Agreements supporting the action of the MICA Centre

The MICA Center constantly adapts to the specific features of each area and to the evolution of the threat to world maritime traffic. Thanks to its network, it is able to activate appropriate synergies to facilitate interactions and quickly and directly forward relevant information to those concerned.

The MICA Centre operates in synergy with the actors involved, through different agreements depending on the areas covered:

  • the Gulf of Guinea, where it monitors and records acts of piracy and robbery via the Franco-British agreement “Maritime Domain Awareness for Trade – Gulf of Guinea” (MDAT GoG);
  • the Horn of Africa, where it hosts the Maritime Security Centre Horn of Africa (MSC-HOA), under the command of the European Union operation ATALANTA, in the fight against piracy in this region;
  • and also, the areas of greater interest for French maritime actors, for which the MICA Centre provides surveillance services in the framework of voluntary national naval cooperation.

This unique geographical location, in Brest, allows the sharing of expertise for the benefit of all, encourages synergies, and strengthens the MICA Centre’s status as a major player in the field of maritime security.

The Maritime Domain Awareness for Trade – Gulf of Guinea (MDAT GoG)

The MICA Centre’s office for the Gulf of Guinea monitors and processes acts of piracy and robbery through the Franco-British Maritime Domain Awareness for Trade – Gulf of Guinea (MDAT GoG) agreement.

Subscription to this service is accessible to all ships operating within the Gulf of Guinea no matter their flag or nationality.

It is based upon the expertise of France within the Gulf of Guinea, the knowledge of the French Navy in terms of naval control and on the British technical expertise (through the United Kingdom Maritime Trade Operations – UKMTO).

It contributes to the maintenance of a consistent assessment of the maritime situation in the approaches of Central and West Africa, with the capacity to inform and support the maritime industry, thus contributing to the safety of crew members.

All information is treated with the highest degree of confidentiality and is exploited to improve the safety of people working in the maritime industry and to protect maritime trade.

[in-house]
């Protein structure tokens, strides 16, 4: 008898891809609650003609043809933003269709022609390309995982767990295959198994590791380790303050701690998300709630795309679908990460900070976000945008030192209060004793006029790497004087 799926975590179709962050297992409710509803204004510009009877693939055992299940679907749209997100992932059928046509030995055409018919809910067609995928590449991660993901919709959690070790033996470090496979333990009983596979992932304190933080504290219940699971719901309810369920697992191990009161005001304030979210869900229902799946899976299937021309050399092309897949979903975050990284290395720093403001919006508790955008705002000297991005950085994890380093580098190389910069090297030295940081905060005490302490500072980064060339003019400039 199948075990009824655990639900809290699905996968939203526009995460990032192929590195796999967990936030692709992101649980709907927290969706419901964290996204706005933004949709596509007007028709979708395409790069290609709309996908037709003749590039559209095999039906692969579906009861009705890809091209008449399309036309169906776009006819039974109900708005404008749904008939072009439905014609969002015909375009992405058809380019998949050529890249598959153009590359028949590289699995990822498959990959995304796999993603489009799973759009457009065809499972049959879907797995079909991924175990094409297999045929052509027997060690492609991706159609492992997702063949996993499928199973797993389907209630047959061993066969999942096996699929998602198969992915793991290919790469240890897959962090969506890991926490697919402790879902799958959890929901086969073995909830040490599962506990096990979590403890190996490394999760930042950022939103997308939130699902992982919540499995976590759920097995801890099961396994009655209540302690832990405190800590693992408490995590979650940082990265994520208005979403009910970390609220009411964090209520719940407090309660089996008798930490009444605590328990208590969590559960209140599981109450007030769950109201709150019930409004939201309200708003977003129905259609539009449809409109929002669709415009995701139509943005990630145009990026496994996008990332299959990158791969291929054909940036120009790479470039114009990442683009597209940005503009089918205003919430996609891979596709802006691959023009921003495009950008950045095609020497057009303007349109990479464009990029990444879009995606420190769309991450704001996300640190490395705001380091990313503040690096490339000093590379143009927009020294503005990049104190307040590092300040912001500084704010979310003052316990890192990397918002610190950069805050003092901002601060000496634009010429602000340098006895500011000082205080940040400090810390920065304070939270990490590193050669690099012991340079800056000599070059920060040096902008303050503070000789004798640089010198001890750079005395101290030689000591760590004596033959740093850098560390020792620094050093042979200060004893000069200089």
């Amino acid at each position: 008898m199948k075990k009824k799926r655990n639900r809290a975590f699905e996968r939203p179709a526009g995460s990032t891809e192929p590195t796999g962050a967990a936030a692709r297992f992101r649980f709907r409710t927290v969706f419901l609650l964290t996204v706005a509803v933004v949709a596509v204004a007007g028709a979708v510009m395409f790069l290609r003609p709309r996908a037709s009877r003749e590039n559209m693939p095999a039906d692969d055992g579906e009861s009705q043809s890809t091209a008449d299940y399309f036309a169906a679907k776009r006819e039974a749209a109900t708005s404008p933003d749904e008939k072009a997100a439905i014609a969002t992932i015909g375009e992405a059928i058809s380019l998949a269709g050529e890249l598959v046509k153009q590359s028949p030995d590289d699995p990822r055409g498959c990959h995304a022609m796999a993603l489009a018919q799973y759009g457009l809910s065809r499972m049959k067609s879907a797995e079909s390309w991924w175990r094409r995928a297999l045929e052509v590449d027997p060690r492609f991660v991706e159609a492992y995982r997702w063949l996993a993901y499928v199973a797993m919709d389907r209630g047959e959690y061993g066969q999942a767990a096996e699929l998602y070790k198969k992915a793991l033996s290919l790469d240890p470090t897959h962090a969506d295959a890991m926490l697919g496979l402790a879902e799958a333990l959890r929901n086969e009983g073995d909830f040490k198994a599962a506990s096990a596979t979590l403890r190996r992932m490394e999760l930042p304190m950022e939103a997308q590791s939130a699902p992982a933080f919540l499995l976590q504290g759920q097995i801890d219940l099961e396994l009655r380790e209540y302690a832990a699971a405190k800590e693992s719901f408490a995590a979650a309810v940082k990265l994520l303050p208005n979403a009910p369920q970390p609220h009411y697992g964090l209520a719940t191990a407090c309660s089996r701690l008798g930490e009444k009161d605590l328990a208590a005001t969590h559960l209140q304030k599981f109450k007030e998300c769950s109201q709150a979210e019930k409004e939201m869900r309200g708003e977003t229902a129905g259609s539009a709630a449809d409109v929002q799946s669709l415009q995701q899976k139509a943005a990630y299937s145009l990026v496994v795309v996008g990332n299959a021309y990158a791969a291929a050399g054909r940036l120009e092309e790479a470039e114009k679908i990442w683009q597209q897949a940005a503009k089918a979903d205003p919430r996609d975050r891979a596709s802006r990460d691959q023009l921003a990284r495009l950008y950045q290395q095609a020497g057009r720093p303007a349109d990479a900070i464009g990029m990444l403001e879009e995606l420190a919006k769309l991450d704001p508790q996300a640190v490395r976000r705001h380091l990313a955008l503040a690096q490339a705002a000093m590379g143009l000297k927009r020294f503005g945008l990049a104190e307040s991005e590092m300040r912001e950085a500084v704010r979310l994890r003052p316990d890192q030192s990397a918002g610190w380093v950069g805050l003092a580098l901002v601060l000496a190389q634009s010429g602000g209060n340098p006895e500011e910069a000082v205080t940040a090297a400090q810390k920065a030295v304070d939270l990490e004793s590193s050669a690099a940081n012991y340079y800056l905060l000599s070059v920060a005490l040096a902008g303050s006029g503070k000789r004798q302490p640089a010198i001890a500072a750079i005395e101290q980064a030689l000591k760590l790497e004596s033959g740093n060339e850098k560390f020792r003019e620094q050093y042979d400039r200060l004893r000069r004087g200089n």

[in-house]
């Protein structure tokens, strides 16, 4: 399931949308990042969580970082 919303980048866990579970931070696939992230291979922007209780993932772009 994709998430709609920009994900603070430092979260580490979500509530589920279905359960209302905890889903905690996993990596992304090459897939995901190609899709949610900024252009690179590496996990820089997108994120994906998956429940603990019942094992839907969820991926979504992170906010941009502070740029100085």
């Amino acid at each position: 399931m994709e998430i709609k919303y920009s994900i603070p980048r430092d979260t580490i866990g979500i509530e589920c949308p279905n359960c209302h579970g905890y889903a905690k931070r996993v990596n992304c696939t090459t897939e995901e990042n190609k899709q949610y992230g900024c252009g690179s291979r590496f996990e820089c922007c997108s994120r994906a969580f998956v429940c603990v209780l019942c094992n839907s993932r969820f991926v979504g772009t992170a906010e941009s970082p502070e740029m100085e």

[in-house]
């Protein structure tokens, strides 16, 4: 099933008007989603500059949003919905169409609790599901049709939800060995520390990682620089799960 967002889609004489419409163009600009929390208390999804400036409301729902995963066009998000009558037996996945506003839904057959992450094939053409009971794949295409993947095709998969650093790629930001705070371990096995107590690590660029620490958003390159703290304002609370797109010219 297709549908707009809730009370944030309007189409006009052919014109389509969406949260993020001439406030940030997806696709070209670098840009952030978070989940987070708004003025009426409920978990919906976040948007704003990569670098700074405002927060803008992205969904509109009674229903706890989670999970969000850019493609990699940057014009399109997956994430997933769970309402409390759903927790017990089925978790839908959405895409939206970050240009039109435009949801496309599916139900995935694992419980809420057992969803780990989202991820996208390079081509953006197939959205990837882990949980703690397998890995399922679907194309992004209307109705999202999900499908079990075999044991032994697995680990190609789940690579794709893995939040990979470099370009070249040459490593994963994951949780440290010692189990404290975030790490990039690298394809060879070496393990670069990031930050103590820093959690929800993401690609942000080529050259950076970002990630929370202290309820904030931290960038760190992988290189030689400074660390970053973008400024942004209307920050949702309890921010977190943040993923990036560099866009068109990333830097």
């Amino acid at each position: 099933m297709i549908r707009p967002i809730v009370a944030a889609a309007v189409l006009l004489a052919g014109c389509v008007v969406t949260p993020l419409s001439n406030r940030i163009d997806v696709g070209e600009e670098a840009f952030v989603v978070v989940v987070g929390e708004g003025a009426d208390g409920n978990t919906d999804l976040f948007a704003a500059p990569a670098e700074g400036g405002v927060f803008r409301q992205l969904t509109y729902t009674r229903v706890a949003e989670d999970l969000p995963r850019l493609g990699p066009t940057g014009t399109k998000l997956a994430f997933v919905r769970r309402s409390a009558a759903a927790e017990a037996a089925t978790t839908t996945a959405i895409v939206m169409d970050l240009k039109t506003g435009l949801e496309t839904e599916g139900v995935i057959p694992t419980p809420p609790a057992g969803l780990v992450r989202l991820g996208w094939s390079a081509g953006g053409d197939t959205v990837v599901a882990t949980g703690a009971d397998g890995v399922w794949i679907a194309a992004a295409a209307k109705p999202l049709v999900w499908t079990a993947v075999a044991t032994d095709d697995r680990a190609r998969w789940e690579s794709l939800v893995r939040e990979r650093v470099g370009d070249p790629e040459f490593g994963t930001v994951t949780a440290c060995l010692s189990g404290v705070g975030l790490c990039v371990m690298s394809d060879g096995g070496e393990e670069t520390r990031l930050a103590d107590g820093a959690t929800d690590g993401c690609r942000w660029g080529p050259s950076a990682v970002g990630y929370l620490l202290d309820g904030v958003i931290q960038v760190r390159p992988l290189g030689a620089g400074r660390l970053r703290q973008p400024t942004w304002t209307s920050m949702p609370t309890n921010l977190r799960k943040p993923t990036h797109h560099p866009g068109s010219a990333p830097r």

Approximately 950 ships are currently registered and recorded in the MDAT-GoG, with an average of 430 ships tracked everyday.

The emergency call number of the MICA Centre in Brest appears on all the nautical charts, British and French, that are used by ships from around the world sailing in the Gulf of Guinea.

█ The Maritime Security Centre Horn of Africa (MSC-HOA)

As regards the Horn of Africa region, the MICA Centre is home to the Maritime Security Centre – Horn of Africa (MSC-HOA), subordinated to Operation Head Quarter (OHQ) Atalanta, the organization in charge of the European counter-piracy operation in the Indian Ocean.

The MSC-HOA was relocated in Brest on March 29th 2019, and the OHQ Atalanta in Rota (Spain).


  • monitors and shares the maritime situation within the Horn of Africa region (from the South of the Red Sea to the Somali Basin, via the Gulf of Aden);
  • serves as an interface between the command of the Operation Atalanta, shipowners and other civilian maritime actors.

In this way, it monitors merchant vessels operating in the area, communicates an assessment of the piracy threat off the Horn of Africa, is able to give alerts and shares feedback with shipowners, industry and shipping companies.

In concrete terms, ships subscribe to MSC-HOA services through a web portal and then receive the safety assessments that the OHQ establishes and that the MSC-HOA puts online. In exchange, they inform the MSC-HOA of any suspicious incident occurring within the risk area.

█ French Naval Voluntary cooperation

Over the years, France has traditionally adopted a voluntary cooperation approach between its public authorities and private maritime actors, enabling the exchange of information in the field of maritime security (piracy, terrorism, illegal immigration, illicit trafficking and cybercrime). This cooperation is open to ships that have signed a protocol.

This cooperation focuses on 4 priority areas: the Indian Ocean, the Gulf of Guinea, South-East Asia and the Mediterranean Sea.

The MICA Centre acts as an interface between the commanders of the French Navy’s maritime zones in these areas, and the shipowners who operate vessels there. Such cooperation is facilitated by the on-field presence of the French warships that are regularly engaged and by the pre-positioned forces. The MICA Centre also collaborates with partner countries and structures.

Today, 24 companies and 276 French ships or ships of French interest can rely on a daily monitoring within the framework of this voluntary naval cooperation. This principle of cooperation can of course be extended.